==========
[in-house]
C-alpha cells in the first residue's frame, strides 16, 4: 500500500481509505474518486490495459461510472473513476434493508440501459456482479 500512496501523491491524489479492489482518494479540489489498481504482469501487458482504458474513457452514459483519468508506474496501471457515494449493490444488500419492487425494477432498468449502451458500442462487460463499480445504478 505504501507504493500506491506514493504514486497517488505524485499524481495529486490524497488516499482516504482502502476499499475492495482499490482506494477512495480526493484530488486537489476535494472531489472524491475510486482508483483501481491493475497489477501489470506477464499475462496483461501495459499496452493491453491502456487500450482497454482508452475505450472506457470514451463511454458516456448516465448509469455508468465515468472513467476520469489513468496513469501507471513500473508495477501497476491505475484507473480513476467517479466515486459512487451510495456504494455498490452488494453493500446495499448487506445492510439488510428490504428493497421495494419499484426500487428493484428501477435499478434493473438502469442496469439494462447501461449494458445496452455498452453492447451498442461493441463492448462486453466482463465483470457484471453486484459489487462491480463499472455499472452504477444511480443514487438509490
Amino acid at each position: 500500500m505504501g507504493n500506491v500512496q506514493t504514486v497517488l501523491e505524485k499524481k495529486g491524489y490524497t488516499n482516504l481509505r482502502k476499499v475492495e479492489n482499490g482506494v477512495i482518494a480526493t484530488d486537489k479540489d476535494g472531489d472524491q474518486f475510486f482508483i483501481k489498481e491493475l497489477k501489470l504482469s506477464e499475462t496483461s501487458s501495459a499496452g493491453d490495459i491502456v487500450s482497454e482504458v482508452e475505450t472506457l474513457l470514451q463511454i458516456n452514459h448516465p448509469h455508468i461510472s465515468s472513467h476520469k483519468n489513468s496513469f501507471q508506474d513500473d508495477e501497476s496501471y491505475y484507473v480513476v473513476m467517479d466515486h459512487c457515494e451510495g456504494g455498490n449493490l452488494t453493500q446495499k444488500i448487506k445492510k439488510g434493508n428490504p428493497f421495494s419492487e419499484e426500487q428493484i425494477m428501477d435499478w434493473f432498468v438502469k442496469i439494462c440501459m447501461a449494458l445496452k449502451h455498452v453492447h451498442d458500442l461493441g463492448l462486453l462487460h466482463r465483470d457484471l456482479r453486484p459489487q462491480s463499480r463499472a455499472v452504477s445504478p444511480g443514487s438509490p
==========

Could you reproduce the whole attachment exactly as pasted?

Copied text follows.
[in-house]
C-alpha cells in the first residue's frame, strides 16, 4: 500500500481509505474518486490495459461510472473513476434493508440501459456482479 500512496501523491491524489479492489482518494479540489489498481504482469501487458482504458474513457452514459483519468508506474496501471457515494449493490444488500419492487425494477432498468449502451458500442462487460463499480445504478 505504501507504493500506491506514493504514486497517488505524485499524481495529486490524497488516499482516504482502502476499499475492495482499490482506494477512495480526493484530488486537489476535494472531489472524491475510486482508483483501481491493475497489477501489470506477464499475462496483461501495459499496452493491453491502456487500450482497454482508452475505450472506457470514451463511454458516456448516465448509469455508468465515468472513467476520469489513468496513469501507471513500473508495477501497476491505475484507473480513476467517479466515486459512487451510495456504494455498490452488494453493500446495499448487506445492510439488510428490504428493497421495494419499484426500487428493484428501477435499478434493473438502469442496469439494462447501461449494458445496452455498452453492447451498442461493441463492448462486453466482463465483470457484471453486484459489487462491480463499472455499472452504477444511480443514487438509490
Amino acid at each position: 500500500m505504501g507504493n500506491v500512496q506514493t504514486v497517488l501523491e505524485k499524481k495529486g491524489y490524497t488516499n482516504l481509505r482502502k476499499v475492495e479492489n482499490g482506494v477512495i482518494a480526493t484530488d486537489k479540489d476535494g472531489d472524491q474518486f475510486f482508483i483501481k489498481e491493475l497489477k501489470l504482469s506477464e499475462t496483461s501487458s501495459a499496452g493491453d490495459i491502456v487500450s482497454e482504458v482508452e475505450t472506457l474513457l470514451q463511454i458516456n452514459h448516465p448509469h455508468i461510472s465515468s472513467h476520469k483519468n489513468s496513469f501507471q508506474d513500473d508495477e501497476s496501471y491505475y484507473v480513476v473513476m467517479d466515486h459512487c457515494e451510495g456504494g455498490n449493490l452488494t453493500q446495499k444488500i448487506k445492510k439488510g434493508n428490504p428493497f421495494s419492487e419499484e426500487q428493484i425494477m428501477d435499478w434493473f432498468v438502469k442496469i439494462c440501459m447501461a449494458l445496452k449502451h455498452v453492447h451498442d458500442l461493441g463492448l462486453l462487460h466482463r465483470d457484471l456482479r453486484p459489487q462491480s463499480r463499472a455499472v452504477s445504478p444511480g443514487s438509490p